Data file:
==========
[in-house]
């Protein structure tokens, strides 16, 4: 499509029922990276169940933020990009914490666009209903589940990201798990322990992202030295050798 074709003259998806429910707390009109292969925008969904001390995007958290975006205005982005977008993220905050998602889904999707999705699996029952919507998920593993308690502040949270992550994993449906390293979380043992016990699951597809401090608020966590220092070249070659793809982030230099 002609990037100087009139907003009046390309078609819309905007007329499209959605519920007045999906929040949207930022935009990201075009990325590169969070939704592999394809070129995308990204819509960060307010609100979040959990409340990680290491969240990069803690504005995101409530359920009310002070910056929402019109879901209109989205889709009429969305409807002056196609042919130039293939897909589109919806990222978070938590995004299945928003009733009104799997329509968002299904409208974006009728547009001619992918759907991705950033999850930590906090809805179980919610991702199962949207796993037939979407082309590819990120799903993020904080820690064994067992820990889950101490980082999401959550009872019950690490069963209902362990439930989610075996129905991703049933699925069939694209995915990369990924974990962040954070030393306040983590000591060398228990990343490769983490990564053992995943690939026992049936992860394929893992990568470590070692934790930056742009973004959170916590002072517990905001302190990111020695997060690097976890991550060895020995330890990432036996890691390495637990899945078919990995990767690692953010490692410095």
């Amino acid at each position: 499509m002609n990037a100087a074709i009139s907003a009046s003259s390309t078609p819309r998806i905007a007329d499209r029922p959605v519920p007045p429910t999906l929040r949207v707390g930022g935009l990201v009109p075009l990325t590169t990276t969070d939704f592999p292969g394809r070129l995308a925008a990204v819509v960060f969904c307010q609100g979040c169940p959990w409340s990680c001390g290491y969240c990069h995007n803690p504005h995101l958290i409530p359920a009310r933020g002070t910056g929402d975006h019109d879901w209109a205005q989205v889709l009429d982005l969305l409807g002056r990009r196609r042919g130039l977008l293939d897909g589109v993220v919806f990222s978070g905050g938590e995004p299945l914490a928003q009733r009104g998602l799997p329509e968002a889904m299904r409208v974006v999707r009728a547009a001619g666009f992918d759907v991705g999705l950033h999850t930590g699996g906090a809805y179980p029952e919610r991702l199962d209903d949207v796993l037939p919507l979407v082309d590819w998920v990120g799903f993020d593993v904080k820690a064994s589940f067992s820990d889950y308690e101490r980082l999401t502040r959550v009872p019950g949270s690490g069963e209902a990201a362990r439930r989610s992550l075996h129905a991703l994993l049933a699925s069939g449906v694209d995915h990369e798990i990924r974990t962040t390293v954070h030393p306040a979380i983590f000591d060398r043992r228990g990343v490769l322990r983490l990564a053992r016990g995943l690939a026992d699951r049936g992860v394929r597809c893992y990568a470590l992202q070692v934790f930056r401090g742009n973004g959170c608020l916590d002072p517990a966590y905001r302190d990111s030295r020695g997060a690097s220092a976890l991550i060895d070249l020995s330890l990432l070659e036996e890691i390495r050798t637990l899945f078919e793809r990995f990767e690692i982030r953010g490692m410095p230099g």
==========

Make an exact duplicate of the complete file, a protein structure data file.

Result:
[in-house]
């Protein structure tokens, strides 16, 4: 499509029922990276169940933020990009914490666009209903589940990201798990322990992202030295050798 074709003259998806429910707390009109292969925008969904001390995007958290975006205005982005977008993220905050998602889904999707999705699996029952919507998920593993308690502040949270992550994993449906390293979380043992016990699951597809401090608020966590220092070249070659793809982030230099 002609990037100087009139907003009046390309078609819309905007007329499209959605519920007045999906929040949207930022935009990201075009990325590169969070939704592999394809070129995308990204819509960060307010609100979040959990409340990680290491969240990069803690504005995101409530359920009310002070910056929402019109879901209109989205889709009429969305409807002056196609042919130039293939897909589109919806990222978070938590995004299945928003009733009104799997329509968002299904409208974006009728547009001619992918759907991705950033999850930590906090809805179980919610991702199962949207796993037939979407082309590819990120799903993020904080820690064994067992820990889950101490980082999401959550009872019950690490069963209902362990439930989610075996129905991703049933699925069939694209995915990369990924974990962040954070030393306040983590000591060398228990990343490769983490990564053992995943690939026992049936992860394929893992990568470590070692934790930056742009973004959170916590002072517990905001302190990111020695997060690097976890991550060895020995330890990432036996890691390495637990899945078919990995990767690692953010490692410095």
């Amino acid at each position: 499509m002609n990037a100087a074709i009139s907003a009046s003259s390309t078609p819309r998806i905007a007329d499209r029922p959605v519920p007045p429910t999906l929040r949207v707390g930022g935009l990201v009109p075009l990325t590169t990276t969070d939704f592999p292969g394809r070129l995308a925008a990204v819509v960060f969904c307010q609100g979040c169940p959990w409340s990680c001390g290491y969240c990069h995007n803690p504005h995101l958290i409530p359920a009310r933020g002070t910056g929402d975006h019109d879901w209109a205005q989205v889709l009429d982005l969305l409807g002056r990009r196609r042919g130039l977008l293939d897909g589109v993220v919806f990222s978070g905050g938590e995004p299945l914490a928003q009733r009104g998602l799997p329509e968002a889904m299904r409208v974006v999707r009728a547009a001619g666009f992918d759907v991705g999705l950033h999850t930590g699996g906090a809805y179980p029952e919610r991702l199962d209903d949207v796993l037939p919507l979407v082309d590819w998920v990120g799903f993020d593993v904080k820690a064994s589940f067992s820990d889950y308690e101490r980082l999401t502040r959550v009872p019950g949270s690490g069963e209902a990201a362990r439930r989610s992550l075996h129905a991703l994993l049933a699925s069939g449906v694209d995915h990369e798990i990924r974990t962040t390293v954070h030393p306040a979380i983590f000591d060398r043992r228990g990343v490769l322990r983490l990564a053992r016990g995943l690939a026992d699951r049936g992860v394929r597809c893992y990568a470590l992202q070692v934790f930056r401090g742009n973004g959170c608020l916590d002072p517990a966590y905001r302190d990111s030295r020695g997060a690097s220092a976890l991550i060895d070249l020995s330890l990432l070659e036996e890691i390495r050798t637990l899945f078919e793809r990995f990767e690692i982030r953010g490692m410095p230099g």